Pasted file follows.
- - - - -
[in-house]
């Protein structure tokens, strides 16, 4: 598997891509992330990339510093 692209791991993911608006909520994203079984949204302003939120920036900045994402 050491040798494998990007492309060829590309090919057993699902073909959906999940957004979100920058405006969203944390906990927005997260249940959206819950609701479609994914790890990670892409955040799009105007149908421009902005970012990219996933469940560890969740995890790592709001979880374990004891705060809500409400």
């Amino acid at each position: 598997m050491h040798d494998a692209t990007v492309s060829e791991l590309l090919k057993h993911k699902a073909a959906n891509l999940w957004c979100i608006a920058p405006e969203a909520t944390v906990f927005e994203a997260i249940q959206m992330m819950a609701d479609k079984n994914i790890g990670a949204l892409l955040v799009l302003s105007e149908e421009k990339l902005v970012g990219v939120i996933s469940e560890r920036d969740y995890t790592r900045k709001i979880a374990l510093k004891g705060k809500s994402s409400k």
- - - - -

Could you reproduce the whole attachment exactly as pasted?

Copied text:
[in-house]
């Protein structure tokens, strides 16, 4: 598997891509992330990339510093 692209791991993911608006909520994203079984949204302003939120920036900045994402 050491040798494998990007492309060829590309090919057993699902073909959906999940957004979100920058405006969203944390906990927005997260249940959206819950609701479609994914790890990670892409955040799009105007149908421009902005970012990219996933469940560890969740995890790592709001979880374990004891705060809500409400």
């Amino acid at each position: 598997m050491h040798d494998a692209t990007v492309s060829e791991l590309l090919k057993h993911k699902a073909a959906n891509l999940w957004c979100i608006a920058p405006e969203a909520t944390v906990f927005e994203a997260i249940q959206m992330m819950a609701d479609k079984n994914i790890g990670a949204l892409l955040v799009l302003s105007e149908e421009k990339l902005v970012g990219v939120i996933s469940e560890r920036d969740y995890t790592r900045k709001i979880a374990l510093k004891g705060k809500s994402s409400k």